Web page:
Review of Dan Fesperman’s ‘The Double Game’
It is rare to find a book which captures the imagination quite the way Dan Fesperman has with his spy thriller The Double Game. Books in this genre abound but this is the first time I have read a book based on the classic novels of its kind. Fesperman has delivered a clever homage to spy fiction and the great authors who went before him, most notably John Le Carré, Graham Greene, Len Deighton, Ian Fleming, John Buchan, Helen MacInnes and Somerset Maugham.
Beginning in the days before the collapse of the Berlin Wall, a young journalist, Bill Cage is told by a former spy turned novelist, Edwin Lemaster that he had once considered becoming a double agent. Cage had grown up devouring the spy fiction books collected by his father who worked for the American Foreign Service in the cities his novels were set in.
Fast forward twenty years and Cage, now working in PR, alone with a teenage son receives an anonymous letter telling him he should have pursued Lemaster’s claim further. Taking the bait, Cage is given numerous tips to help uncover the truth via a series of cryptic notes based on references to classic spy novels from his father’s collection.
It is an intriguing book and for the most part, well written. It is clearly a book written by a fan for fans and worth reading for that if nothing else but there is enough in it to appeal to a broader audience. It made me reconsider many of the books in my own collection and prompted me to post photographs of those mentioned via my social media outlets as well as prompting me to search out titles and authors unbeknown to me. It is a good read, the idea behind the story was an inspired one and for that it probably gets a free pass from more discerning readers. For those of you who have not read any of the Cold War ‘classics’ then I would certainly recommend you giving them a go, they are not all exploding pens and underwater cars, many are a porthole into a world few today could possibly imagine.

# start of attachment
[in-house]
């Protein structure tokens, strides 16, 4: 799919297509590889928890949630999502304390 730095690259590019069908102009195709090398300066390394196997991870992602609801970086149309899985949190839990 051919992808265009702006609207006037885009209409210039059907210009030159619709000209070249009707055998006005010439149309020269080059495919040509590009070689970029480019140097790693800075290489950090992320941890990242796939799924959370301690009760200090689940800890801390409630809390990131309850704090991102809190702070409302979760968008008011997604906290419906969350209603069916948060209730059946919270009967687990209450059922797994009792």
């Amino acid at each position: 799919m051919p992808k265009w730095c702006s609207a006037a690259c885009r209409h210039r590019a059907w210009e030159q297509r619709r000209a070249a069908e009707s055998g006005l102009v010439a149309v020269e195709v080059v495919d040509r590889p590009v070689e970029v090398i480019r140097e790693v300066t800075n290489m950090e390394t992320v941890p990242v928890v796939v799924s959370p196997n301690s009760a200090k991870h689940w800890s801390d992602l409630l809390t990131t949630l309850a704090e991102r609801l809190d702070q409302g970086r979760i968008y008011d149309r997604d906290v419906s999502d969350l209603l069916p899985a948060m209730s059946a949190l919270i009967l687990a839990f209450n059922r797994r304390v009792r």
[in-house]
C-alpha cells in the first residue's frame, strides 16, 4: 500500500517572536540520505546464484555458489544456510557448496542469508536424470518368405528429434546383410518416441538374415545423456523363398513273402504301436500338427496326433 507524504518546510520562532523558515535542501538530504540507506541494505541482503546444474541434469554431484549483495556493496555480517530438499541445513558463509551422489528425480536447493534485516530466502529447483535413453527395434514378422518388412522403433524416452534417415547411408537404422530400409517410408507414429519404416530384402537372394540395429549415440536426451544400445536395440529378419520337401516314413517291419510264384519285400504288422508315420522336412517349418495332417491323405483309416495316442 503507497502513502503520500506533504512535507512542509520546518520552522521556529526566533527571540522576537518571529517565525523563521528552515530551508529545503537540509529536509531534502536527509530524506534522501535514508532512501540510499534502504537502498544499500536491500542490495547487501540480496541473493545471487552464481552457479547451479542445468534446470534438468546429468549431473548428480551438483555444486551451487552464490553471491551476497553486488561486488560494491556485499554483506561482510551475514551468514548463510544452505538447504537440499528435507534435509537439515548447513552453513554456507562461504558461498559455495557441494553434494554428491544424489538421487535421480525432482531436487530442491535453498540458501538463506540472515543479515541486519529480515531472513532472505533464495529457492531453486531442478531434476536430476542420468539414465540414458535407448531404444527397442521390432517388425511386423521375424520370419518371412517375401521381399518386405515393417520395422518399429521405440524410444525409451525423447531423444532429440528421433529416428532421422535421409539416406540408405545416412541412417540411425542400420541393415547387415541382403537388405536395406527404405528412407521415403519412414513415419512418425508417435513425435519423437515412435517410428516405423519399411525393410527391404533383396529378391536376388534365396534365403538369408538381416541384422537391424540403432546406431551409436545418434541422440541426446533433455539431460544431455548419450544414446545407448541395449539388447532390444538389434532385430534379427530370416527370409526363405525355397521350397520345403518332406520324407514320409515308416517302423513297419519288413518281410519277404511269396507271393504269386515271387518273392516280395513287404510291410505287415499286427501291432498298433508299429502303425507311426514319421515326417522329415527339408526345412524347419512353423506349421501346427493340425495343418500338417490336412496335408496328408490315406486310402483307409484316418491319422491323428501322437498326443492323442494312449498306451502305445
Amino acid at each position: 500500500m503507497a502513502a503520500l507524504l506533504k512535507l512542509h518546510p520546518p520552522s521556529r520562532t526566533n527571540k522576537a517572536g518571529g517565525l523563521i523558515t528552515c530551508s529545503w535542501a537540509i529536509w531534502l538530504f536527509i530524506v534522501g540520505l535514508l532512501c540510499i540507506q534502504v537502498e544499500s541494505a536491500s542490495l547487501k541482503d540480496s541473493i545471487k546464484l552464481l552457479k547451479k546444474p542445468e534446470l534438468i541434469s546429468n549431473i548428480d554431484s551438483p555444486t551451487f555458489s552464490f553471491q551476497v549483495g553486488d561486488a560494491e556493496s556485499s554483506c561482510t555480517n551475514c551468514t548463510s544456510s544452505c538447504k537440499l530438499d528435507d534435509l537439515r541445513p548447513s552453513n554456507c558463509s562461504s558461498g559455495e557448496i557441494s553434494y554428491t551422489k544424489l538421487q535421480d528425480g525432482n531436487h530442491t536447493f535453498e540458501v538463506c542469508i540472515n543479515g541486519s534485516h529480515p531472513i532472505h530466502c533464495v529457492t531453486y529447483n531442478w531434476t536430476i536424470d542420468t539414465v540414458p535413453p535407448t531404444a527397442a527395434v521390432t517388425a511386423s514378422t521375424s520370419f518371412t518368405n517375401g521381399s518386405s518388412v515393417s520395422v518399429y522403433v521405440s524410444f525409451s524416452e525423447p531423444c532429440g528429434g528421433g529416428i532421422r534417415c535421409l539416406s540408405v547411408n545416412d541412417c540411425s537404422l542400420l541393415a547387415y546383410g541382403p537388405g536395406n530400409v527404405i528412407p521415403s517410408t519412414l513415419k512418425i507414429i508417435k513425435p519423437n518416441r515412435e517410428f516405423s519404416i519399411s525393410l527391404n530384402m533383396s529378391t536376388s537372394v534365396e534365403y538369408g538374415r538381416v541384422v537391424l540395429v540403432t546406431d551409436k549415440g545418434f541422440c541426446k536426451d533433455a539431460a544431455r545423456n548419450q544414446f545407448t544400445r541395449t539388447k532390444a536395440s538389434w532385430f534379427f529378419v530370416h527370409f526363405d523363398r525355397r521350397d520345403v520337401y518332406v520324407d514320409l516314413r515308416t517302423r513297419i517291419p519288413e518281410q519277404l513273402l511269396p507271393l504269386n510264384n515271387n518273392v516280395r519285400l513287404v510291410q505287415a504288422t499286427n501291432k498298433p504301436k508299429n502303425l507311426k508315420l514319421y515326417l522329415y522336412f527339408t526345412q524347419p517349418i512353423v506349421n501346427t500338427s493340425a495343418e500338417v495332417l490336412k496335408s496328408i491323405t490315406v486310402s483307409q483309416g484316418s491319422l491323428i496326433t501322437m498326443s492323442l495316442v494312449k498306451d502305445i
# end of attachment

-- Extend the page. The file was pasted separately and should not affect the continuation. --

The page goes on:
Categories: The Reading Room
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